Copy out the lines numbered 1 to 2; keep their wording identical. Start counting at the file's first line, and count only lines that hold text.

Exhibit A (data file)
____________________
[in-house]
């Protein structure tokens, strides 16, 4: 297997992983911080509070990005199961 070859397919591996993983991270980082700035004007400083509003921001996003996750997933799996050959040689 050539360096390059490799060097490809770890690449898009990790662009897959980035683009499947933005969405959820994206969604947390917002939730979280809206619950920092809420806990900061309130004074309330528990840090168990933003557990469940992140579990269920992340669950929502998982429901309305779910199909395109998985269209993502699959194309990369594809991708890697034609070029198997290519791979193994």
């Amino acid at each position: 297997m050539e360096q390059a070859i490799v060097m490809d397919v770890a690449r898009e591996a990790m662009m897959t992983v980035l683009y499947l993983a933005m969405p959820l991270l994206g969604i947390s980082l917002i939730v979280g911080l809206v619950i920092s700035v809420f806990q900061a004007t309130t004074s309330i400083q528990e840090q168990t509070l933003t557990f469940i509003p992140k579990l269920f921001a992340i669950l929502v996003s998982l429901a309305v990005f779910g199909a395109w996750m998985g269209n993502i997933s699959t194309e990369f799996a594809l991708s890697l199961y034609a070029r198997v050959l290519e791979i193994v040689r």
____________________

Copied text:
[in-house]
């Protein structure tokens, strides 16, 4: 297997992983911080509070990005199961 070859397919591996993983991270980082700035004007400083509003921001996003996750997933799996050959040689 050539360096390059490799060097490809770890690449898009990790662009897959980035683009499947933005969405959820994206969604947390917002939730979280809206619950920092809420806990900061309130004074309330528990840090168990933003557990469940992140579990269920992340669950929502998982429901309305779910199909395109998985269209993502699959194309990369594809991708890697034609070029198997290519791979193994």